The rules are for everybody | Daily News

The rules are for everybody

The ordinary people cannot be left with the impression that they bear the brunt of the travel restrictions while the rich and the powerful get away, and do their business as usual. If the daily wage earner feels he or she suffers while those in powerful positions do not make an iota of sacrifice, that does not bode well for the continued viability of our social contract. 

There has been apprehension in some circles that though the Government is committed to maintaining the integrity of Covid control, the police have in some instances been partial in tackling violations of restrictions on the streets, and in public spaces. 

If the allegations being made in some media that law enforcement has indeed been openly partial are correct, that should call for a serious reappraisal of the role of some uniformed personnel. If the reports are accurate, in several instances, President Gotabaya Rajapaksa had to personally intervene to ensure that individuals are treated without fear or favour despite their social standing or background.

These issues are never supposed to end up at the Presidential Desk. It is lamentable that there have been instances in which law enforcement has been flagrantly partial towards prominent persons. This too is not a blot on the police. The majority of the men in uniform are doing a thankless job with admirable integrity, under trying circumstances.

Thus there is a greater responsibility that the few personnel who were out of line have to bear for any undermining of the rules pertaining to restrictions when both society at large and law enforcement had in the main, stuck to the rules. This is important, because ordinary folk have shouldered a tremendous burden. It is not merely the daily wage earner who has been subject to tremendous stress and strain under a regimen of limitations on personal freedoms.

The sick and elderly have suffered too. Even though there are arrangements for such individuals to obtain their medicines, to channel doctors, etc., that process is not all that easy to contend with, and it is clear that some persons have been disadvantaged to a point where their health may have been endangered. This may not be commonplace, but there are enough incidents to underscore the fact that the people have been shouldering a very heavy burden.

Under no circumstances should the playboys and obnoxious abusers of the power of office be tolerated when there is so much being sacrificed for the benefit of society at large by the average man or woman on the street.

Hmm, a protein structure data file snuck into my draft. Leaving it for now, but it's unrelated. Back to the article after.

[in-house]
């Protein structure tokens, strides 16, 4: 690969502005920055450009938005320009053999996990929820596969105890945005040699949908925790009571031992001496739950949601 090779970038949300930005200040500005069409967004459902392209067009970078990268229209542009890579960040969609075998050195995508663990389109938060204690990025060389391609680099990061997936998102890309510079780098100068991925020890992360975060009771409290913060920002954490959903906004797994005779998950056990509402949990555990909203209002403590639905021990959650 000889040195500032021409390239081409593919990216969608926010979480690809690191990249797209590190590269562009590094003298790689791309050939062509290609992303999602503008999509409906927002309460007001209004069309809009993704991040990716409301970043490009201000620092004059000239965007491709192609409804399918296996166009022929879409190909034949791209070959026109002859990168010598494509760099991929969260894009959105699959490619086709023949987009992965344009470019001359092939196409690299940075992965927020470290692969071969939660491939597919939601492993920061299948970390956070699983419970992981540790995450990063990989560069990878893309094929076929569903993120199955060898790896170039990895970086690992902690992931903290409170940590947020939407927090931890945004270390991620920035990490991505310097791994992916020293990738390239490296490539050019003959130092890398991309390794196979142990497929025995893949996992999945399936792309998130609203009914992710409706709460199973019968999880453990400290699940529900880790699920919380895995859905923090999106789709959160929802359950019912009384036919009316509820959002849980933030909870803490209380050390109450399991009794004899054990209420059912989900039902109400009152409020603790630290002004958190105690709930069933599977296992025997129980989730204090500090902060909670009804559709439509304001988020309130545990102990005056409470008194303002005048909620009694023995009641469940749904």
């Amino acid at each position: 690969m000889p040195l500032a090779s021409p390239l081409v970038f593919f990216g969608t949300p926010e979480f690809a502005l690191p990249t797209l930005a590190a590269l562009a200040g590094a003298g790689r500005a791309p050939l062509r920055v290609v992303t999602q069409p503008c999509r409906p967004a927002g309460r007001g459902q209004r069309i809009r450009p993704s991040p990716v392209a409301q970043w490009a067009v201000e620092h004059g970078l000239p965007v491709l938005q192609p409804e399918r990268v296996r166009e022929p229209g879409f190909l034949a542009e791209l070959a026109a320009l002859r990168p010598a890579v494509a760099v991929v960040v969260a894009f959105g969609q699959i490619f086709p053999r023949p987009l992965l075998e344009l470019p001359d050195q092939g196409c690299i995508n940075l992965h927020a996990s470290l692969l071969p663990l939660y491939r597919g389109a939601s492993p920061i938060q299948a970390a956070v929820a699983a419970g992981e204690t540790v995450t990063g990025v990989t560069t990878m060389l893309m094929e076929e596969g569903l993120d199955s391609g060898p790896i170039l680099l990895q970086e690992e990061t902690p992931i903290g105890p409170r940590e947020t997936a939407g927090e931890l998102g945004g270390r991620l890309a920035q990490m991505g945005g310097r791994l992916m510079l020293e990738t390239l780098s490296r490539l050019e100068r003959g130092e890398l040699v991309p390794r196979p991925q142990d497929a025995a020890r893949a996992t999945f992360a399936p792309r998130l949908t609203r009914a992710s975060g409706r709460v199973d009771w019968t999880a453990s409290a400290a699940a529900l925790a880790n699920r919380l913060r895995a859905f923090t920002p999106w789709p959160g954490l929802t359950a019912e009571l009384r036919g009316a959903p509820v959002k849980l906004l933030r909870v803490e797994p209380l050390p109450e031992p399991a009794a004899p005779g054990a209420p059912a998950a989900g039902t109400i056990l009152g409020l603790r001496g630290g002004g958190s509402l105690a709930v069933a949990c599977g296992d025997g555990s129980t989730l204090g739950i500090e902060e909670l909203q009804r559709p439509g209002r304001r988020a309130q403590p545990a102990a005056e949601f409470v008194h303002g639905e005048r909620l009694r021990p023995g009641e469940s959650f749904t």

There have been countries in which Health Ministers have publicly apologized for breaking their Government’s lockdown rules. Powerful State advisors have made cringeworthy explanations in certain European countries for their alleged breach of Covid control protocols. Here, there has not been any such significant spectacle of embarrassing violations – or mea culpas – by elected officials and their immediate confidants.

 But the people should not feel that in secret, the powerful may be getting away with rule breaking because there is no accountability for their actions, compared to various other countries that demand strict compliance from everybody. Politicians and those who hold high public office need to lead by example.

That is the only way to keep Covid numbers down. The people should, as they do now, feel that it is a burden they bear for the larger interests of society when they stay home. But, if that compact they make with each other and with law enforcement is in jeopardy due to the behaviour of a few, that would not only be sad, it would also be dangerous. 

People sense they are seeing the light at the end of the tunnel. They are aware that there is a steady supply of vaccines even though there may have been hiccups in the supply process, as expected. They have decided that their compliance is worth the sacrifice as there would be better days ahead.

That sort of optimism should not have to be devalued because some people feel they are more equal than others. Those who flout the control protocols are exposing themselves to greater risk of being infected by the rampaging virus, and at least that knowledge should keep these people at home, with their children and their dogs or stuffed toys, while being surrounded by familiar creature comforts. Yet, there is obscene impatience. Some feel the need to feel superior – greater than the hoi polloi, and much more powerful than everything including the virus.

Most ordinary folk look at the transgressions of the busybodies with a measure of detached good humour. They assure themselves that the rule breakers are to be pitied because they suffer from the uncontrollable itch to control, and probably are mentally imbalanced too. But there are others who feel understandably angry. A few of the indignant feel the need to get even, by breaking the rules themselves. That is the danger in ignoring the antics of the errant. The rules are for everybody and that, particularly these days, should be the first, second and third ironclad principle of law enforcement.